City of Regina asked to find efficiencies as council approves lower-than-proposed tax increase
Regina City Council passed its 2023-2024 budget, but it has warned the city government that the reduced mill rate increase means it must find a way to cut $2.9 million in internal costs.
The decision comes after a contentious five-hour debate over the city’s operating budget and a hotly debated amendment that would require the city to operate with a lower-than-proposed increase in the mill rate, which determines tax per dollar of appraised property’s value.
count. Lori Bresciani (District 4) introduced the motion, which called for the mill rate increase to be 3.67 percent instead of the 4.6 percent increase recommended in the proposed city government budget.
As the majority of Council members have repeatedly told each other and delegations during this week’s budget debate, their primary objective is to maintain affordability in Regina.
“These are not easy times for anyone. We’ve seen many residents of this city email or call and say, ‘You know, it’s unfortunate, but I can’t afford to pay any more,'” Bresciani said.
Her amended motion was approved by the Council by a seven vote to four. Cheryl Stadnichuk (Station 1), District. Andrew Stevens (Station 3), Coun. Dan LeBlanc (Station 6) and Coun. Shanon Zachidniak (Station 8) joins here.
The change means the average homeowner will see a tax increase of about $6.85 per month, or $82 annually.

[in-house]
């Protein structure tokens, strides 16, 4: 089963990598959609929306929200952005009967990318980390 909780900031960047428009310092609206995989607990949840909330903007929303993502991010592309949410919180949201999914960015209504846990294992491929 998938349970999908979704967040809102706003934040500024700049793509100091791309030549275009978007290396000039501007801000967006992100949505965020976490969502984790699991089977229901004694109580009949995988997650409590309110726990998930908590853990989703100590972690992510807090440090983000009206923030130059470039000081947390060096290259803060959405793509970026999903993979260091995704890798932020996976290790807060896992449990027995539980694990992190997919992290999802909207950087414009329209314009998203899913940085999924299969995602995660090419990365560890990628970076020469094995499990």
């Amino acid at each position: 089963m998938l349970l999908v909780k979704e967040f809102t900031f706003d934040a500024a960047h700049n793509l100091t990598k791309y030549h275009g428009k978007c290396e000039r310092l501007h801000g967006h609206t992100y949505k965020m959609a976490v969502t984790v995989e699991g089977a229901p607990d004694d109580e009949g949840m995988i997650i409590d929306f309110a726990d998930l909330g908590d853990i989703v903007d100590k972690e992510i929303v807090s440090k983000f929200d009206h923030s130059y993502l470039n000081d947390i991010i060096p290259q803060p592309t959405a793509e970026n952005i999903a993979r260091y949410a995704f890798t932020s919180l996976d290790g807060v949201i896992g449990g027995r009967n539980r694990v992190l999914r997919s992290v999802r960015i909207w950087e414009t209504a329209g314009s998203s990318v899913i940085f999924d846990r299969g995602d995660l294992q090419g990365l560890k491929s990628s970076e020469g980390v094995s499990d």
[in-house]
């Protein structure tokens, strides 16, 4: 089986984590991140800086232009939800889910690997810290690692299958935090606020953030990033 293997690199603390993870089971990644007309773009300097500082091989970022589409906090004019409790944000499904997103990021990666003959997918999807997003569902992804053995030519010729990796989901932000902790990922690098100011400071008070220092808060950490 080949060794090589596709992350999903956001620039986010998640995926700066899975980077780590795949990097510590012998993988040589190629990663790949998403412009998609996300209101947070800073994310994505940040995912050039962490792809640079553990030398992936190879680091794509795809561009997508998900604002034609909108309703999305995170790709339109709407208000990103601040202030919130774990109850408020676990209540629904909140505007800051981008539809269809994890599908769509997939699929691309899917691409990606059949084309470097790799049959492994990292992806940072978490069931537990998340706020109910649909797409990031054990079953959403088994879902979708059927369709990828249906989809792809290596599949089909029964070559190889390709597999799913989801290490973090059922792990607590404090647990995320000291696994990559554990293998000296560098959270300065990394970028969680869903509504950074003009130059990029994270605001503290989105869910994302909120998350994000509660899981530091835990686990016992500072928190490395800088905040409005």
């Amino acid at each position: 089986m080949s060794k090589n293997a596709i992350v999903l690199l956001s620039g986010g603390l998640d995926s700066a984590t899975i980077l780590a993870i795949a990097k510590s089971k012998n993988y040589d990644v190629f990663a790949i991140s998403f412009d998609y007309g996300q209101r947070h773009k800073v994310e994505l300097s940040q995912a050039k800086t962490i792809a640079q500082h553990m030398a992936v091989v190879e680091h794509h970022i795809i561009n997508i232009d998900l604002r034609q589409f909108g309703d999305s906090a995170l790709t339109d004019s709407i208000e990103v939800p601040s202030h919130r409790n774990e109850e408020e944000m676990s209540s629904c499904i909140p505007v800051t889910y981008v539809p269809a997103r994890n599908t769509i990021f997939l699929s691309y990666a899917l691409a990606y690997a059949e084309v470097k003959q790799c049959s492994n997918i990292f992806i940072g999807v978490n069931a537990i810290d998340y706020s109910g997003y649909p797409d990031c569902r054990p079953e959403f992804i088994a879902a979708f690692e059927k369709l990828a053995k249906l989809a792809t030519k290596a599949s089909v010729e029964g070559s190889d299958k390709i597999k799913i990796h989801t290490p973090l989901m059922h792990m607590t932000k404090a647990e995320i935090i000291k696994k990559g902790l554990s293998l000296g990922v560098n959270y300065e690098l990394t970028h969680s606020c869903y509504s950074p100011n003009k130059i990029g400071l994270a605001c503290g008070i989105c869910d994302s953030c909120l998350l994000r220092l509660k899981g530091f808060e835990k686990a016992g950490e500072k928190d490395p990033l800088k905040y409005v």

The change came with the caveat that services to Regina residents would not be adversely affected. Significant changes would require the City Council to re-agree.
“That will be our focus,” said Barry Lacey, the city’s executive director for financial strategy and sustainability.
Lacey and City Manager Niki Anderson repeatedly told the council they would need time to determine what the efficiency efforts would look like.
“Totally a mess”
Council tensions were on full display on Friday as council members campaigning for the competing priorities of affordability and tackling homelessness clashed.
Mayor Sandra Masters urged the council to stop the “misinformation” circulating about homelessness.
“This naivety that we have that we’re just throwing a little bit at it — that’s an incremental process and it’s something we can’t participate in because we don’t have billion-dollar budgets,” the mayor said.
“These are health issues, these are social services issues and I resent the failure of some of my fellow councilors to recognize at all that we are doing an extraordinary amount more than we were before.”
The vote effectively ended Councilors LeBlanc and Stevens’ efforts to add funds to the budget to address homelessness.
Their efforts were supported by a majority of the more than 60 delegations addressing the council on Thursday.
However, this was not enough for a majority in the municipal council.
count. Terina Nelson (Station 7) was among the politicians calling for a united front. She called on her colleagues to take a personal stand on homelessness while calling for an end to the fighting in the council.
Other council members said they were frustrated after days of debate.
“It was a total mess,” Coun said. Jason Mancinelli (Station 9).
The council also unanimously passed an amendment by Stadnichuk that would require the council to allocate $300,000 from the Community Investment Reserve Fund to the Community Support Program operated by the Regina Downtown Business Improvement District.
The program is also funded by a $100,000 contribution from the Regina Police Service and additional, unspecified funding from the Regina Public Library.
The council passed the capital budget with significant changes and passed the utility budget with a 4.5 percent rate hike in 2023 and a 4.0 percent principal increase in 2024 after rejecting a motion to lower those rates.